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4.3 out of 5 stars
The Ecclesiastical History of the English People (Oxford World's Classics)
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142 of 143 people found the following review helpful
on 6 December 2001
Although many would probably doubt my sanity in implying that this book is one of the greatest ever produced by mankind along with other great and more well-known works,I will attempt to justify my point...
Primarily, I first encountered this last year, whilst doing a course on Anglo-Saxon history, and we studied the Historia Ecclesiastica in great detail, which not only attempted to outline the historical content of the Early Dark Age in England and other parts of the continent, as well as trying to lay a Christian foundation of permanence in England at the time (731, when the Church here was undergoing a moral crisis), but is also written in an extremely professinal manner by Bede, even compared to modern standards. For example, Bede not only gives us an introduction, but also names his sources, and was one of the first historians to start dating events from the birth of Christ. (By all accounts his Latin was excellent too, although this is obviously done in an English translation). He doesn't start from the Anglo-Saxon invasion either, but goes right back to the arrival of the other groups on the island, such as the Celts and the Romans, as well as stating some geographic facts about Britain too.
From here, he guides the reader with clarity through the exciting, and often bloody, history of 'the English' right up until his own day.
So impressed was I with this book that I returned to do another course on the Early Mediaeval period, and bought another copy of this spectacular work to read for pleasure, and no doubt I'll return to it again and again.
Undoubtedly the only real source of historical documentation in this period in Northern Europe at this time, as well as trying to persuade the reader to learn from history's mistakes and lessons to become a better Christian, Bede sums up the book with a micro-autobiography of himself.
Not only was this a great historical 'fountain of knowledge', but it is also full of juicy 'goings-on' in this era, with battles, blood, conversions, paganism, etc, but as a contribution to world literature, its greatness is underlined by the fact that it has never been unavailable/out of print since it first appeared in 731, which is an achievement in itself.
To end with, I would personally endorse the Oxford World Classic version (Colgrave), as not only do you get more for your money, i.e. 'The Letter to Egbert', etc, this translation is the most authoratative versions available, with clear notes at the back for the more studious reader. Definitely five stars...only because I can't put more!
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27 of 27 people found the following review helpful
on 16 April 2007
It's hard to overestimate the importance of the Venerable Bede and his Historia Ecclesiastica. He was the first to catalogue and write down the early English history, and in doing it well he set a real standard to live up to for future historians.

Although written in 731, Bede's history (at least in this version) is an easy read, moving from Roman times to Bede's own day, taking in the squabbles of the several English kingdoms, the missions of Augustine in the south and the Celtic saints in the north. It's a fascinating period of history, not least because history courses often seem to start with 1066 and take it from there.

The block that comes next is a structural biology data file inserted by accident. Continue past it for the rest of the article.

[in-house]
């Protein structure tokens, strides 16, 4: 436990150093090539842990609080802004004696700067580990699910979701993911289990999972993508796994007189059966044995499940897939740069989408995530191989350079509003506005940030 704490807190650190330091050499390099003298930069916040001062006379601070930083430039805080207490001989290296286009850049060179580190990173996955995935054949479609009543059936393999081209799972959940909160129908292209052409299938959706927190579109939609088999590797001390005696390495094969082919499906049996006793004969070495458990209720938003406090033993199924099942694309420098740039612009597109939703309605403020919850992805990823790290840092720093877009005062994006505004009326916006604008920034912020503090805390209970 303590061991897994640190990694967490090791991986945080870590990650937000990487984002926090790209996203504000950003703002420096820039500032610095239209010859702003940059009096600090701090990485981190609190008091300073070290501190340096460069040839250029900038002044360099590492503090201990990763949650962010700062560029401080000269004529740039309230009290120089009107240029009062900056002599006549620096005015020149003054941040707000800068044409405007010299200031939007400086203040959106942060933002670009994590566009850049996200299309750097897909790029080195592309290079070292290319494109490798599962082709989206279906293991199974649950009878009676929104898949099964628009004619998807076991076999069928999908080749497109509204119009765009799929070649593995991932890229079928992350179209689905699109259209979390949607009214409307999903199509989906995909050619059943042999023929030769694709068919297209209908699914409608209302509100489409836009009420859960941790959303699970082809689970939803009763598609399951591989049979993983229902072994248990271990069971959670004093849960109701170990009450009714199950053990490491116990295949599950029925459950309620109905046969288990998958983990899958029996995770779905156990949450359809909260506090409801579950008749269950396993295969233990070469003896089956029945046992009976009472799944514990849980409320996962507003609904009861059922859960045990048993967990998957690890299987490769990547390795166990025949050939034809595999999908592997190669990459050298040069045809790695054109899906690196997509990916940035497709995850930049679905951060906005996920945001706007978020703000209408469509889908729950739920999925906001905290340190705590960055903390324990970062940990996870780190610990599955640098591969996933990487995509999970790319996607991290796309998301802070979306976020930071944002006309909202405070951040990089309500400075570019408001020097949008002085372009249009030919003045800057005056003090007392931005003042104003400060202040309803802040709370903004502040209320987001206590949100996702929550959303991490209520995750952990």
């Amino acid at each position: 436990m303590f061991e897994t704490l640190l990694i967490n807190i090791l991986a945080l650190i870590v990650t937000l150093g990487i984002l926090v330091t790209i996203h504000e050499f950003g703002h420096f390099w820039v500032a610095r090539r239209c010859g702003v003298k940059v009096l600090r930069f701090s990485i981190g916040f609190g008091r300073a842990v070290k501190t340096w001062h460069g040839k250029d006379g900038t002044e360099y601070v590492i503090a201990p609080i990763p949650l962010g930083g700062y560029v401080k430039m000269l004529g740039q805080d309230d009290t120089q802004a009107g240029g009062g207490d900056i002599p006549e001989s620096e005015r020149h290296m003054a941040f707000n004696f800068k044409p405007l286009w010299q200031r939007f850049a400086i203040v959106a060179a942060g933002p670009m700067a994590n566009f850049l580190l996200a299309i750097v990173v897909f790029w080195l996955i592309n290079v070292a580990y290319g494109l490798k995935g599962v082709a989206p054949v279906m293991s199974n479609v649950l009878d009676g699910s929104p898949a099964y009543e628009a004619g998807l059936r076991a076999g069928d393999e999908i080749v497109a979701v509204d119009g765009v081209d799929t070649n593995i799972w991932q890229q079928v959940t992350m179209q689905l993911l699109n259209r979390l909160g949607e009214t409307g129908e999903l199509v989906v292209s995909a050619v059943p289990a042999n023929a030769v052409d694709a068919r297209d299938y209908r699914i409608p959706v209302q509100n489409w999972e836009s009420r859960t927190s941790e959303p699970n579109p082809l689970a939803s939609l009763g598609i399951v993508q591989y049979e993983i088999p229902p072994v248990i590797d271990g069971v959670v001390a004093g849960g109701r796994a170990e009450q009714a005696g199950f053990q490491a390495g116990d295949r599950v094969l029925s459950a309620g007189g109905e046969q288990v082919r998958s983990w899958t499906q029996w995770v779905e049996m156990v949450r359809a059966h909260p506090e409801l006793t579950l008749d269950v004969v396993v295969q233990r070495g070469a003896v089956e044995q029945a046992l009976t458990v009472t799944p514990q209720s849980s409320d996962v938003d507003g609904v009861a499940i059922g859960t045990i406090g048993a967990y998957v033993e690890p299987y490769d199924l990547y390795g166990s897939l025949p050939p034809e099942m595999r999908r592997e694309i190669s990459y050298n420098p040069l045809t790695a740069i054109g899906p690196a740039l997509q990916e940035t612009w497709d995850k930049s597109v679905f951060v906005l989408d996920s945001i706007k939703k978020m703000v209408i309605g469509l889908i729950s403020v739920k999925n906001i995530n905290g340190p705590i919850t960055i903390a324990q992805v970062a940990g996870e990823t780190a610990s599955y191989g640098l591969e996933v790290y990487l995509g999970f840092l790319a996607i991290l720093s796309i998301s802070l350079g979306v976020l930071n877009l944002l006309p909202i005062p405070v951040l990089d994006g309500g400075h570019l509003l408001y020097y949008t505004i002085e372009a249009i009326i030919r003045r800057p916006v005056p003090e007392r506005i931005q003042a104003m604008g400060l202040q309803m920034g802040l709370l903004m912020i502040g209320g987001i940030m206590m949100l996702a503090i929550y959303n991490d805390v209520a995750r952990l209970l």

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11 of 12 people found the following review helpful
on 28 February 2010
We are so lucky to have this book. Lucky that a man of Bede's remarkable ability should undertake such a detailed history in an era when the gathering of information was a phenomenally painstaking task, lucky that Bede writes in such a readable style, and lucky that a book written 1300 years ago should have survived through the ages. Without Bede we would be hugely the poorer in our knowledge and understanding of the British Isles during the major part of the first millennium. This is not a conventional history; it is very much a history of the growth of Christianity and the Church in England (and the rest of the British Isles) during the period, written from a priest's perspective. However, in the setting out of Bede's account of the English church we also get a fair slice of more general history of the times, as well as a feel for its culture. I am generalising here a bit, but early books have a tendency to feel like they have been written by a committee (which or course may be true!) and with no sense of the author's own views. That is absolutely not the case with this book. Bede's personality and views shine through on virtually every page - he is writing the ecclesiastical history from his viewpoint and his personal interests (such as the dating of Easter - disputed for many years) shine through. This makes the book all the more interesting to read. As mentioned above, Bede's is not a difficult style of writing to read and appreciate, but it is not a book to be torn through like a novel (in the way that, for example, Churchill's History Of The English Speaking People's can). The reason for this is that Bede includes a huge amount of detail about individuals' names (and dates) but, as many of the names are similar, and as characters appear and disappear very quickly, it can be difficult to keep track of the narrative thread at times and to remember who is being talked about and to whom they are related either by blood or events. My advice is not to try too hard to connect everything up, but to enjoy the overall flow of the book and to concentrate on the facts and details of each of the many short chapters, treating them as vignettes that make up a greater whole. Finishing the book I felt tremendous sense of satisfaction at being lucky enough to be able to glimpse into the past through the eyes of a such a remarkable man as Bede.